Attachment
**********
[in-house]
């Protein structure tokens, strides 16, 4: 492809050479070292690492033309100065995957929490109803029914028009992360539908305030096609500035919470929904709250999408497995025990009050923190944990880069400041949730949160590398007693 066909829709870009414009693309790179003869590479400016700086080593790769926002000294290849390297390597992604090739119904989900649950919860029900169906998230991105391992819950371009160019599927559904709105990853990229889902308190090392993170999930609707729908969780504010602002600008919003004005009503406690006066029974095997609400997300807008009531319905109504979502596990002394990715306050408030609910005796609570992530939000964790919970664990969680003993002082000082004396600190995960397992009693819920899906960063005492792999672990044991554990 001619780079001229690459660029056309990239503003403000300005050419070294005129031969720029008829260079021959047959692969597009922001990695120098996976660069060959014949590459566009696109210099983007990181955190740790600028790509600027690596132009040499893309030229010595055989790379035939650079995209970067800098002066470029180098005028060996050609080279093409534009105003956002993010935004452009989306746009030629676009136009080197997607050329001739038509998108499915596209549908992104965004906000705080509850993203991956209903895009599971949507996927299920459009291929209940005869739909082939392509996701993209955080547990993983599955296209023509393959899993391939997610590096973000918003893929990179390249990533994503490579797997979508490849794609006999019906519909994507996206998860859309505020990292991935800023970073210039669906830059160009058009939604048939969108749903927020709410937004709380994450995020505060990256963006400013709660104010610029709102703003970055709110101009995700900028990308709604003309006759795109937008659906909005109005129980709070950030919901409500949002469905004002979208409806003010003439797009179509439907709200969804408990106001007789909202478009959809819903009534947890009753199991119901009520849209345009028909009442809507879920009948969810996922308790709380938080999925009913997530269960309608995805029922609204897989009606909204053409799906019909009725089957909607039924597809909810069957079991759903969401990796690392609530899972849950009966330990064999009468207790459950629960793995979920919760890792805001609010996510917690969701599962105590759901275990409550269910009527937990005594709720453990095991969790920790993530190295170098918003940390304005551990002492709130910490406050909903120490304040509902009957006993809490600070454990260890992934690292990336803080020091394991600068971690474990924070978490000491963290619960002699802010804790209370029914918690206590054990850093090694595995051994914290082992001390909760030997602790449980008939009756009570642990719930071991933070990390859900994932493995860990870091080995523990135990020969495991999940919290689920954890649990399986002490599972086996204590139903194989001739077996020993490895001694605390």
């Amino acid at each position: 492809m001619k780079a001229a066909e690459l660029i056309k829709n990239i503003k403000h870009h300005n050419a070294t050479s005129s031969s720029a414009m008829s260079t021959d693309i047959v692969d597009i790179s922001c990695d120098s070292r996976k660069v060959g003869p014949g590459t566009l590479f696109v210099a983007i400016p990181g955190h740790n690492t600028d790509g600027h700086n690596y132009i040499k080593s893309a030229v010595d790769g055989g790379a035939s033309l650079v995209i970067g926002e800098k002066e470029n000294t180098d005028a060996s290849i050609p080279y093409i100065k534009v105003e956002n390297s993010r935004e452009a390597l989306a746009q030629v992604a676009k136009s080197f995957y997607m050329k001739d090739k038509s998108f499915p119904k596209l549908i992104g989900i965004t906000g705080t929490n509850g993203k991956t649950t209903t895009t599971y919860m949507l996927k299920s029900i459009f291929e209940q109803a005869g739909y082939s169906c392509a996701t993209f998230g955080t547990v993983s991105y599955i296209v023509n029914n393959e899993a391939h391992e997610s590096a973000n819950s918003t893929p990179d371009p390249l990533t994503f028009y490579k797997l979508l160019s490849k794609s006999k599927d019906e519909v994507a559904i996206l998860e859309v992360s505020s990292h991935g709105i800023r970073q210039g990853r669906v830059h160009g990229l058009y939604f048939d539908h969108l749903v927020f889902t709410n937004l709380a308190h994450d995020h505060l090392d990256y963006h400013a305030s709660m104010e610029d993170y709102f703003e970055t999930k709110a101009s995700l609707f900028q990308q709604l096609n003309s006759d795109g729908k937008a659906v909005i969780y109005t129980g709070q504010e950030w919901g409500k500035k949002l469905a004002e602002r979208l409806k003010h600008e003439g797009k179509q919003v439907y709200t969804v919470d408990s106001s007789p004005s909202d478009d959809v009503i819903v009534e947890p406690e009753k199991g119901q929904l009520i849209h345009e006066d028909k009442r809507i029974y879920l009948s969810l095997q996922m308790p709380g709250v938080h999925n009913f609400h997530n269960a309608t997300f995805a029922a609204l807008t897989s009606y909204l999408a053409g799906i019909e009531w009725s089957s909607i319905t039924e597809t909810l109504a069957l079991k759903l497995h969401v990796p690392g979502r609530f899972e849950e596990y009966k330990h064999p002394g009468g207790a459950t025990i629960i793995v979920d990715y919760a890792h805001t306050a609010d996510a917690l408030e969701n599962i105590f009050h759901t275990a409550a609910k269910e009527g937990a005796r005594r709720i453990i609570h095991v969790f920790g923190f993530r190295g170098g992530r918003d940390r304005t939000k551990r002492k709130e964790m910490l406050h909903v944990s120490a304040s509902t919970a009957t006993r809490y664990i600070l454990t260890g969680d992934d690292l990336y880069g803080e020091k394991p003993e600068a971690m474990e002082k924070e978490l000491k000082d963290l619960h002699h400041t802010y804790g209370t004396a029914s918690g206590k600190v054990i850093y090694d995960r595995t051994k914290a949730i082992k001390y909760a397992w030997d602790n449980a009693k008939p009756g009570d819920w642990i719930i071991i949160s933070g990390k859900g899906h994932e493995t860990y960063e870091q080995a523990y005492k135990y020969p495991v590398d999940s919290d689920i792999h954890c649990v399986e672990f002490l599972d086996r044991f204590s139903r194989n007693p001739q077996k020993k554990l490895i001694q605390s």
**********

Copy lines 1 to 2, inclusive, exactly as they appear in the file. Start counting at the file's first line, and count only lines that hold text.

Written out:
[in-house]
């Protein structure tokens, strides 16, 4: 492809050479070292690492033309100065995957929490109803029914028009992360539908305030096609500035919470929904709250999408497995025990009050923190944990880069400041949730949160590398007693 066909829709870009414009693309790179003869590479400016700086080593790769926002000294290849390297390597992604090739119904989900649950919860029900169906998230991105391992819950371009160019599927559904709105990853990229889902308190090392993170999930609707729908969780504010602002600008919003004005009503406690006066029974095997609400997300807008009531319905109504979502596990002394990715306050408030609910005796609570992530939000964790919970664990969680003993002082000082004396600190995960397992009693819920899906960063005492792999672990044991554990 001619780079001229690459660029056309990239503003403000300005050419070294005129031969720029008829260079021959047959692969597009922001990695120098996976660069060959014949590459566009696109210099983007990181955190740790600028790509600027690596132009040499893309030229010595055989790379035939650079995209970067800098002066470029180098005028060996050609080279093409534009105003956002993010935004452009989306746009030629676009136009080197997607050329001739038509998108499915596209549908992104965004906000705080509850993203991956209903895009599971949507996927299920459009291929209940005869739909082939392509996701993209955080547990993983599955296209023509393959899993391939997610590096973000918003893929990179390249990533994503490579797997979508490849794609006999019906519909994507996206998860859309505020990292991935800023970073210039669906830059160009058009939604048939969108749903927020709410937004709380994450995020505060990256963006400013709660104010610029709102703003970055709110101009995700900028990308709604003309006759795109937008659906909005109005129980709070950030919901409500949002469905004002979208409806003010003439797009179509439907709200969804408990106001007789909202478009959809819903009534947890009753199991119901009520849209345009028909009442809507879920009948969810996922308790709380938080999925009913997530269960309608995805029922609204897989009606909204053409799906019909009725089957909607039924597809909810069957079991759903969401990796690392609530899972849950009966330990064999009468207790459950629960793995979920919760890792805001609010996510917690969701599962105590759901275990409550269910009527937990005594709720453990095991969790920790993530190295170098918003940390304005551990002492709130910490406050909903120490304040509902009957006993809490600070454990260890992934690292990336803080020091394991600068971690474990924070978490000491963290619960002699802010804790209370029914918690206590054990850093090694595995051994914290082992001390909760030997602790449980008939009756009570642990719930071991933070990390859900994932493995860990870091080995523990135990020969495991999940919290689920954890649990399986002490599972086996204590139903194989001739077996020993490895001694605390």